Increased use of nuclear power is being considered as a means of mitigating global warming while meeting future energy demands. However, as with most other energy sources, the benefits of nuclear power come with liabilities. Any substantive discussion of the role of nuclear power in the global energy portfolio requires an understanding of the nuclear fuel cycle.
The fuel cycle is made up of a series of processes that manufacture reactor fuel, burn the fuel in a reactor to generate electricity, and manage the spent reactor fuel (Figure 1). These processes are grouped into three components, the front end, which includes all activities prior to placement of the fuel in the reactor, the service period, when the fuel is converted into energy in the reactor, and the back end, which covers all activities dealing with spent fuel from the reactor. If the spent fuel is sent to storage, the cycle is referred to as open. If it is reprocessed to recover useful components, it is known as closed. The United States employs an open fuel cycle, while France, Russia, China, and Japan reprocess their spent fuel.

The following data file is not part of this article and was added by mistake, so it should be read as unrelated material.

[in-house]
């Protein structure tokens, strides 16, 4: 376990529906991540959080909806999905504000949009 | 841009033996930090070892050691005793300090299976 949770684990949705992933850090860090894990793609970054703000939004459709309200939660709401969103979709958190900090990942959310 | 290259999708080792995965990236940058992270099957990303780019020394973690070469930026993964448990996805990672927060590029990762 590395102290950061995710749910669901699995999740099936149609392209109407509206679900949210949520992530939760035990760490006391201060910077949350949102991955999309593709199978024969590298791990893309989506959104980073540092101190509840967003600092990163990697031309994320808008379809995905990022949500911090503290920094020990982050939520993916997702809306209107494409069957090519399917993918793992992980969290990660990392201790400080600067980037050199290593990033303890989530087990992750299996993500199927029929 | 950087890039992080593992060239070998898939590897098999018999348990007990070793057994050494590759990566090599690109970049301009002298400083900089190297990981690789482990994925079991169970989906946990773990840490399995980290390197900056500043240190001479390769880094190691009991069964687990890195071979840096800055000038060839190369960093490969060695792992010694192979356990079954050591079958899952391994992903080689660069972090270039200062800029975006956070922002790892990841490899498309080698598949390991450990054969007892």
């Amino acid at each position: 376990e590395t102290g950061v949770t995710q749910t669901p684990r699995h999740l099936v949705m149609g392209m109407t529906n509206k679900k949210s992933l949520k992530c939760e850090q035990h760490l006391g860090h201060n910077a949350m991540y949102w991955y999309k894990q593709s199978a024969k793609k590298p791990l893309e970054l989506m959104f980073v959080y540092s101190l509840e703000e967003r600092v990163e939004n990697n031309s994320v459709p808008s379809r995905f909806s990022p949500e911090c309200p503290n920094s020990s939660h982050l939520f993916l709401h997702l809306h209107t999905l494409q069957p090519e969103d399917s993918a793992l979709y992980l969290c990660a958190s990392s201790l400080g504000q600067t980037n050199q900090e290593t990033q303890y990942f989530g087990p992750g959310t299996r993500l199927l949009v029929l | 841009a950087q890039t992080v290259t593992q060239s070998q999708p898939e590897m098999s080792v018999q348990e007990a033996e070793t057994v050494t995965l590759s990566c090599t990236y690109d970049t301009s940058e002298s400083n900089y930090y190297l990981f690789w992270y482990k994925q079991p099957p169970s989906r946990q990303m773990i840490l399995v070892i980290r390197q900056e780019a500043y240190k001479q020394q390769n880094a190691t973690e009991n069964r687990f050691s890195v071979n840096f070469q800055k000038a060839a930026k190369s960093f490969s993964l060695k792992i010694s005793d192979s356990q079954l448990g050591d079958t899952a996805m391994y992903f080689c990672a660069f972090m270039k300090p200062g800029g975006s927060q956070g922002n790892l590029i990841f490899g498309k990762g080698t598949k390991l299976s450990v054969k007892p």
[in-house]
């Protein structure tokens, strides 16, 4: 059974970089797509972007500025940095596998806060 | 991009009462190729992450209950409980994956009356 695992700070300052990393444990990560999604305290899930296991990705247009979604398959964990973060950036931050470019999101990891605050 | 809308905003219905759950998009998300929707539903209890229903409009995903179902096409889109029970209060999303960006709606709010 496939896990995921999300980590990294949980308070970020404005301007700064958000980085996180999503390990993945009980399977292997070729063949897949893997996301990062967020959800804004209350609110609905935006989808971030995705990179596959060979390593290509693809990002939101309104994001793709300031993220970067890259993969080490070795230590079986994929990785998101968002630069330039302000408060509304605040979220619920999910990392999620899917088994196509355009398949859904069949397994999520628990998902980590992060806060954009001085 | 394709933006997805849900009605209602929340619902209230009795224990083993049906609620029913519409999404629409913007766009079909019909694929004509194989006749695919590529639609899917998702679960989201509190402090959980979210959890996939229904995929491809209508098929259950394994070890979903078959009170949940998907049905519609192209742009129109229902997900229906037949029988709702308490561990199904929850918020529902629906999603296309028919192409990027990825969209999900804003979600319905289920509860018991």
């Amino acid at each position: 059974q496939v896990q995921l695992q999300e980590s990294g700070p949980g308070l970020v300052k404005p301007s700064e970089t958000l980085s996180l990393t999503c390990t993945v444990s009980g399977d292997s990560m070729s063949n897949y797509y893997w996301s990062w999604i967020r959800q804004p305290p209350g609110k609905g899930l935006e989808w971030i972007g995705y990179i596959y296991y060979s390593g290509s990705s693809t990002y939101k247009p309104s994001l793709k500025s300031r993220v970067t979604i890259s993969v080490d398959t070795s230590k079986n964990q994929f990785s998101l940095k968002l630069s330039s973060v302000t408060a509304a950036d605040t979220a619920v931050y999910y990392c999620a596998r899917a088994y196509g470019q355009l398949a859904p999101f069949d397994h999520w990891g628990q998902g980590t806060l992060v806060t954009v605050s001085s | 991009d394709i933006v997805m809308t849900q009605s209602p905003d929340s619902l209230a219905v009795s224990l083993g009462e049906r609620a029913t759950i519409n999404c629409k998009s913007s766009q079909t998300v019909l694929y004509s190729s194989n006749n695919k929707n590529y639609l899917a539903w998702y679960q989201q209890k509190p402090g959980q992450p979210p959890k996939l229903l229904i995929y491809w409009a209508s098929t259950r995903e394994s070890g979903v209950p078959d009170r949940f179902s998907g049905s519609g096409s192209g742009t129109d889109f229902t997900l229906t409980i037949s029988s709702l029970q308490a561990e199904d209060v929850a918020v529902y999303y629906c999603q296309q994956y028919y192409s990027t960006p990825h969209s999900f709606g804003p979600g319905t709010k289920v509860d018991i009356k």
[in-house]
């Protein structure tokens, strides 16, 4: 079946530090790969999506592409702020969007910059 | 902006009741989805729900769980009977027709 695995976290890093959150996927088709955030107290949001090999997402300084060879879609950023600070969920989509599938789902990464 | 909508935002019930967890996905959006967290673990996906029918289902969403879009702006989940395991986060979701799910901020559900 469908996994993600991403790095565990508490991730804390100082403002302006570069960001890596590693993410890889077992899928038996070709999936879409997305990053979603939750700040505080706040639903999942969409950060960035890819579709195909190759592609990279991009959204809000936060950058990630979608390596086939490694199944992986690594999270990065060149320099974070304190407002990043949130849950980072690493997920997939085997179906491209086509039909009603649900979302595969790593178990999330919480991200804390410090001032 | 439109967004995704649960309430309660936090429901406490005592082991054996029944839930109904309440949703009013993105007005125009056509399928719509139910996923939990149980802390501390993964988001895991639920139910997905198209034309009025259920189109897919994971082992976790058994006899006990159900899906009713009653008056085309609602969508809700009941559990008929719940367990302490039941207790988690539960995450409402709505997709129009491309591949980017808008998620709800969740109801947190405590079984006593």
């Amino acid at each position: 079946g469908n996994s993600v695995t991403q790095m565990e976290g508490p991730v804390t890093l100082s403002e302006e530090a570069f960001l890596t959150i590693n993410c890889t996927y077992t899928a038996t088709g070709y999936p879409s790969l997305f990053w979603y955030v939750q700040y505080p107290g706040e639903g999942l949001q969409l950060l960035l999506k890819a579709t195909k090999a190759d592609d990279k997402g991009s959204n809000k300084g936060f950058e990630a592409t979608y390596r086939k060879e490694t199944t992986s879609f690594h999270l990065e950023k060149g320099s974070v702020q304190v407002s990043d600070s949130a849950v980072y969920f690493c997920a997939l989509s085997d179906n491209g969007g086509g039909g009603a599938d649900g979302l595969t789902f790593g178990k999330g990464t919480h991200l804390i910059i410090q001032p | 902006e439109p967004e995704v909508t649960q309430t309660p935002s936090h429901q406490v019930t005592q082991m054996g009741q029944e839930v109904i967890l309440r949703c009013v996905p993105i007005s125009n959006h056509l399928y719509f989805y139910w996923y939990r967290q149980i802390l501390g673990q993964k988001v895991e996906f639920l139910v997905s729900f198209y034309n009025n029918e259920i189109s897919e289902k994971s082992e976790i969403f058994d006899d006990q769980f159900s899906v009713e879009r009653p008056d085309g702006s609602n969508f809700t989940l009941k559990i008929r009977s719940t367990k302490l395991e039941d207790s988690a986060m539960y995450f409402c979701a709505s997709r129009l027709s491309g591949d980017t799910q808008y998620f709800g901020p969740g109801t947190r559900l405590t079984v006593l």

Figure 1: The Nuclear Fuel Cycle. Courtesy of © European Nuclear Society, 2003
The components of the cycle are organized as follows within this case study.
The front end
Uranium Metallurgy, Conversion to Uranium Hexafluoride, and Fabrication of Fuel Rods
The service period
- Nuclear Reactors
The back end
- Reprocessing Spent Fuel
- Nuclear Waste
Complete Bibliography on the Nuclear Fuel Cycle from the Alsos Digital Library for Nuclear Issues
Frank A. Settle (Washington and Lee University)